During the 2014 Ebola outbreak in West Africa, I was part of the volunteer effort to fight the disease. I worked alongside many dedicated men and women in the UK and Sierra Leone. This included individuals from the affected countries, the UK government, Public Health England, the United Nations and many other organisations.
Like COVID-19, Ebola is a viral disease but there are differences. Ebola is spread through direct contact with infected bodily fluids or indirect contact with contaminated surfaces. COVD-19 is a respiratory virus, which is more easily spread, for instance through air droplets near an infected person. Ebola has far greater mortality - maybe as much as 100x more deadly than COVID-19.
Despite these differences, many lessons learnt from the fight against Ebola can be applied to the current COVID-19 outbreak.
Like Ebola, COVID-19 can only be controlled through the 3 Cs - Capacity in healthcare, Communication and Compliance.
Healthcare capacity includes healthcare personnel, testing facilities, medical supplies, ambulances, isolation units and hospital beds.
During the Ebola outbreak, capacity was severely lacking in West Africa and had to be built, sometimes from scratch. The UK government and military played a massive role in building this capacity, alongside other West African countries, USA, France, China and others. The United Nations and World Health Organisation played a critical role in marshalling resources.
The UK has the capacity to deal with COVID-19 in the current phase, though may be ill equipped at its peak. The government must therefore either contain the spread, so we avoid a peak, or flatten the curve so that infections are spread over time to allow the National Health Service (NHS) to cope.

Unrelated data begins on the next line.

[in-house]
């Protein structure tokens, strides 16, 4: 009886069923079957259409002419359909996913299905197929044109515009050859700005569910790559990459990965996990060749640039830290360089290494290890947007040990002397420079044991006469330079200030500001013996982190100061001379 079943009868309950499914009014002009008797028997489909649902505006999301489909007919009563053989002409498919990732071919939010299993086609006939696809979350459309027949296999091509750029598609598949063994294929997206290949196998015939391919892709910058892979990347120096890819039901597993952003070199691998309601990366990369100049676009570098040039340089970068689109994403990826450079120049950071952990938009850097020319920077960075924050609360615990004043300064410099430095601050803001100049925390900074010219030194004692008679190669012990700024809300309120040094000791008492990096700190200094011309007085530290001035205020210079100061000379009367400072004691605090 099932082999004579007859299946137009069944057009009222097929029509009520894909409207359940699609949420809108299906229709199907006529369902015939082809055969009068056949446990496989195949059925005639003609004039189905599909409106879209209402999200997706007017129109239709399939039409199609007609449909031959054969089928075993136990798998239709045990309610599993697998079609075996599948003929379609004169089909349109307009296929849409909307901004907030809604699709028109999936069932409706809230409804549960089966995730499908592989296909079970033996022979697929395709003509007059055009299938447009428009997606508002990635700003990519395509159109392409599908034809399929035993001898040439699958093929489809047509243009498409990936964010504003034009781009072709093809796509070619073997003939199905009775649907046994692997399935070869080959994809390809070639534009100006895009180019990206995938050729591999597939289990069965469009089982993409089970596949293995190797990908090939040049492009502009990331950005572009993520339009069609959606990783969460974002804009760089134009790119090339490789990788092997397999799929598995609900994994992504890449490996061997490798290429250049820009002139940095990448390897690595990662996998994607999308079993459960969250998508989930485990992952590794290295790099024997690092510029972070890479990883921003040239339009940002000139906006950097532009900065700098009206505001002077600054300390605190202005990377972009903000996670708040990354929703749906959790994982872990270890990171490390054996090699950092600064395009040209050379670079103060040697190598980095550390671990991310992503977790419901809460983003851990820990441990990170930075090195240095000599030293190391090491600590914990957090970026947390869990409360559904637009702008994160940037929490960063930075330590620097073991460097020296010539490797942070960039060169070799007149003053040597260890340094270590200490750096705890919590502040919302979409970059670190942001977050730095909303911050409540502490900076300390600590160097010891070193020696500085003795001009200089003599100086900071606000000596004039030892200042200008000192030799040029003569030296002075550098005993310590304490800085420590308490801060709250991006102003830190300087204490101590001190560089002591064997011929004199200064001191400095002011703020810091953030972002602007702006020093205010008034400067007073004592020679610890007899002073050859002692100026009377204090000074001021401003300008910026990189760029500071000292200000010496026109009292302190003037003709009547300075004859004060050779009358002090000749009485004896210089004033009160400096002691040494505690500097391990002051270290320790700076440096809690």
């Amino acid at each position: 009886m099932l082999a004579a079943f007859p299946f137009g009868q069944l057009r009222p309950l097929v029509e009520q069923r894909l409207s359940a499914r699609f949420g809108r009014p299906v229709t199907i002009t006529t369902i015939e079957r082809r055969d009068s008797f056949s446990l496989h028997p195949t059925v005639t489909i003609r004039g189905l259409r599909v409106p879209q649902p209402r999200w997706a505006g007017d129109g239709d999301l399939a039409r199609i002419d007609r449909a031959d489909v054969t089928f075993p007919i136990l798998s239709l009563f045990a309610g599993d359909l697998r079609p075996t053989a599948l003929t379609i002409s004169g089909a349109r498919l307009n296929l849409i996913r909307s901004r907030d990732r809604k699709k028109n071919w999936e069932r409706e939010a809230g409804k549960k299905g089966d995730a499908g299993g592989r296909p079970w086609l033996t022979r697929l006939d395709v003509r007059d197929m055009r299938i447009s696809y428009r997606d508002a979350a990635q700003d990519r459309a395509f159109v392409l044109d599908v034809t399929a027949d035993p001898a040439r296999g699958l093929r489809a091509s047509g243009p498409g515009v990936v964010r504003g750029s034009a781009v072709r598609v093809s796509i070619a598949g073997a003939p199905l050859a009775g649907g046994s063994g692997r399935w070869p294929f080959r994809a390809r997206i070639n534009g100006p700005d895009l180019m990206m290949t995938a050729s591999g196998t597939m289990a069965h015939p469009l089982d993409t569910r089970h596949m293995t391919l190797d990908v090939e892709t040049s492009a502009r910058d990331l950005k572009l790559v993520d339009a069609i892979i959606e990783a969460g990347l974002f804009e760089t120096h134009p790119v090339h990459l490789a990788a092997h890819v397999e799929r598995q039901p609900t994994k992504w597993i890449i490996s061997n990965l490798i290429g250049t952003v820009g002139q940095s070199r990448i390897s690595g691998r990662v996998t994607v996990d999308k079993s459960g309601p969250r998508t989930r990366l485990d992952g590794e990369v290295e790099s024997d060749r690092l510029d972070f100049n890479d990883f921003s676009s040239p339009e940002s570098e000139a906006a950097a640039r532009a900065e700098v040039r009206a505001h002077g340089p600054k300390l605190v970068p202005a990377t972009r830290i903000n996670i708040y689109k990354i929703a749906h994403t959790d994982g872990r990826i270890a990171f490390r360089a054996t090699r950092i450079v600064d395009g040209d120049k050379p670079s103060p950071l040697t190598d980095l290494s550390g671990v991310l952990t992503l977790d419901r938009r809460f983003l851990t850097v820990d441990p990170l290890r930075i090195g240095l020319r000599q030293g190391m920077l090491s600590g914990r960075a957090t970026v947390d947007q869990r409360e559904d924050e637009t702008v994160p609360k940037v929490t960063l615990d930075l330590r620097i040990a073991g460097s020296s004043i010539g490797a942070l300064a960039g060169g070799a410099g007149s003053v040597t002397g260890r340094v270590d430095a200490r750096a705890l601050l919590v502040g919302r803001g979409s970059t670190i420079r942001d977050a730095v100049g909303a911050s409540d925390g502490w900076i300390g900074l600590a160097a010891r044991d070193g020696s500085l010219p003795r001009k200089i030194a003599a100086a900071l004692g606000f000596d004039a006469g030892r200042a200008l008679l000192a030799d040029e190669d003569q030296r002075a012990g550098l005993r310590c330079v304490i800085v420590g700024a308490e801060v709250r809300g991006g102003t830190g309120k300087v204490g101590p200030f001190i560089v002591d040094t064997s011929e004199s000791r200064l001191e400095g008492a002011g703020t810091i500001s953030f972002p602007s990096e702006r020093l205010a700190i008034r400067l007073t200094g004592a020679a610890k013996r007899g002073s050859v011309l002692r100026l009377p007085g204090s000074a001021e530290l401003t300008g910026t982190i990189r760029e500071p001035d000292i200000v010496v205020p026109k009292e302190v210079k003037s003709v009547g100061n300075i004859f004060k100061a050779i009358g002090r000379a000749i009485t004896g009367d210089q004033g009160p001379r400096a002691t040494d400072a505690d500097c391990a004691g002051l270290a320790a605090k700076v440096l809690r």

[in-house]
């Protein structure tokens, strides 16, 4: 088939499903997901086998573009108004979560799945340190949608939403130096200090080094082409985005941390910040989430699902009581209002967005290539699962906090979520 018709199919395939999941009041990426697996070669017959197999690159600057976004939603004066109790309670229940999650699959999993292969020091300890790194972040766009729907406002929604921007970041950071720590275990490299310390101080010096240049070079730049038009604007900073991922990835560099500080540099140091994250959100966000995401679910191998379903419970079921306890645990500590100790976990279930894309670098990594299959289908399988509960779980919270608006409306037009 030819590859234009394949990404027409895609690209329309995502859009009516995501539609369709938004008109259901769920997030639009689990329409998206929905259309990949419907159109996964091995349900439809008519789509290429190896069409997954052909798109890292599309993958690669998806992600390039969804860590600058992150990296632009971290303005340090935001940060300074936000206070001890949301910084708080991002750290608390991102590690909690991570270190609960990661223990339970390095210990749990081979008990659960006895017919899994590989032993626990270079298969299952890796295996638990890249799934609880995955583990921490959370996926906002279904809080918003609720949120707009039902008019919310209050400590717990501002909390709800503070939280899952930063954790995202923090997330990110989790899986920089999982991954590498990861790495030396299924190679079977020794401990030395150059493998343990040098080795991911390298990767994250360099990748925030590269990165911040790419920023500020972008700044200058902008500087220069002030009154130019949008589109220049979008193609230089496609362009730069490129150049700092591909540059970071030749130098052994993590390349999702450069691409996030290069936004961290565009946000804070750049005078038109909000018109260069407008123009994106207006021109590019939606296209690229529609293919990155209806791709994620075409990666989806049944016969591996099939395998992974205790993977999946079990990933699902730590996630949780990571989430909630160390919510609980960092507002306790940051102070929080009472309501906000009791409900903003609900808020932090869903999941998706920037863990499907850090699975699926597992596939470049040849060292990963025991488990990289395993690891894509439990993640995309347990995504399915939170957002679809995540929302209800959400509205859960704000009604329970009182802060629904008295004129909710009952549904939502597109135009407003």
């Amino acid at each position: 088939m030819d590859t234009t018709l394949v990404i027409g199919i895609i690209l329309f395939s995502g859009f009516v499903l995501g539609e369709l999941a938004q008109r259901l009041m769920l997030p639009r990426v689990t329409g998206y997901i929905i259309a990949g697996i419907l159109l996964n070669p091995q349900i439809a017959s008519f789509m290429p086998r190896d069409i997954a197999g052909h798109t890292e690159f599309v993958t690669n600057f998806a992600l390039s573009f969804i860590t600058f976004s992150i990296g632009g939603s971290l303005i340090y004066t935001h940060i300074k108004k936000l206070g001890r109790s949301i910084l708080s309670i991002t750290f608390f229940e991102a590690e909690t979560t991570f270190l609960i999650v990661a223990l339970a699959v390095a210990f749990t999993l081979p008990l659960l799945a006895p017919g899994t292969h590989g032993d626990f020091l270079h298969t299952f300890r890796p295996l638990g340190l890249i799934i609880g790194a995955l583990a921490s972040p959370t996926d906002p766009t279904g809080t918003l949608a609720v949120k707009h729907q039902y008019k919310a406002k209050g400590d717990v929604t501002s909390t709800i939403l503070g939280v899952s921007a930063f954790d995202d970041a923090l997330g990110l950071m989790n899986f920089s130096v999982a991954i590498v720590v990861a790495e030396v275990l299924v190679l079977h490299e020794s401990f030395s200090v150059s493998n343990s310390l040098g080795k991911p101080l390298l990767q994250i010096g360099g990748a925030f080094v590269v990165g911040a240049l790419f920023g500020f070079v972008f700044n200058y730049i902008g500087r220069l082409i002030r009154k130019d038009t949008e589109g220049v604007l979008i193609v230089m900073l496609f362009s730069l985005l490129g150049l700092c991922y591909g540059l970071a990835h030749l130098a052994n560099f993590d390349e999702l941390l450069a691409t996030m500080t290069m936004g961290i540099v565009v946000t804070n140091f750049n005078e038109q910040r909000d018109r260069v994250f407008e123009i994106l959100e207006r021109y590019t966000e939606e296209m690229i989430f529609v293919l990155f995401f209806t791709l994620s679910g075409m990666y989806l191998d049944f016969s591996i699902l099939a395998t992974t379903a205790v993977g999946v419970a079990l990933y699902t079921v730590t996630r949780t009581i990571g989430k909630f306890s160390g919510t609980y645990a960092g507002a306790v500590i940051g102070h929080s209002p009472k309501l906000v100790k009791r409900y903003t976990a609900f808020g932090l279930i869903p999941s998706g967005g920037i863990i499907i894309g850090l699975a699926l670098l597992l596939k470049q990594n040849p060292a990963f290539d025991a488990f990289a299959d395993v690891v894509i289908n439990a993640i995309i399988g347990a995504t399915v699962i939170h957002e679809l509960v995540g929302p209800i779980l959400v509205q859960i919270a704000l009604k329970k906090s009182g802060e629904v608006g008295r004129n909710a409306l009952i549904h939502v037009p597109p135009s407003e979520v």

The NHS is an extraordinary institution and a great asset of the United Kingdom. The ability to control the response to COVID-19 through an established, effective, centralised healthcare infrastructure - like the NHS - is critical. At the core of this infrastructure is an amazing group of healthcare workers that serve tirelessly to care for us.
I came to appreciate the greatness of healthcare workers during the Ebola outbreak. I was part of the effort to recruit UK healthcare workers for the Ebola units in West Africa. I saw many enrol, from young paramedics to active and retired nurses and doctors. They volunteered, knowing that one small error or a defective personal protective equipment (PPE) could mean death. I recall asking them why they volunteered and they all had the same answer - there is a critical need over there and we have the skills to help.
Like the Ebola outbreak, there will be thousands of healthcare professionals in the frontline fighting COVID-19. During the best of times, these are selfless people. However, they rise up to heroic levels during such epidemics, going to work every day knowing the danger they face and putting themselves and their loved ones at incredible risk. They are central to our capacity to deal with COVID-19 and deserve our gratitude and support.
To stop an epidemic, it is critical for the government to be in control of the message and for the message to control behaviour.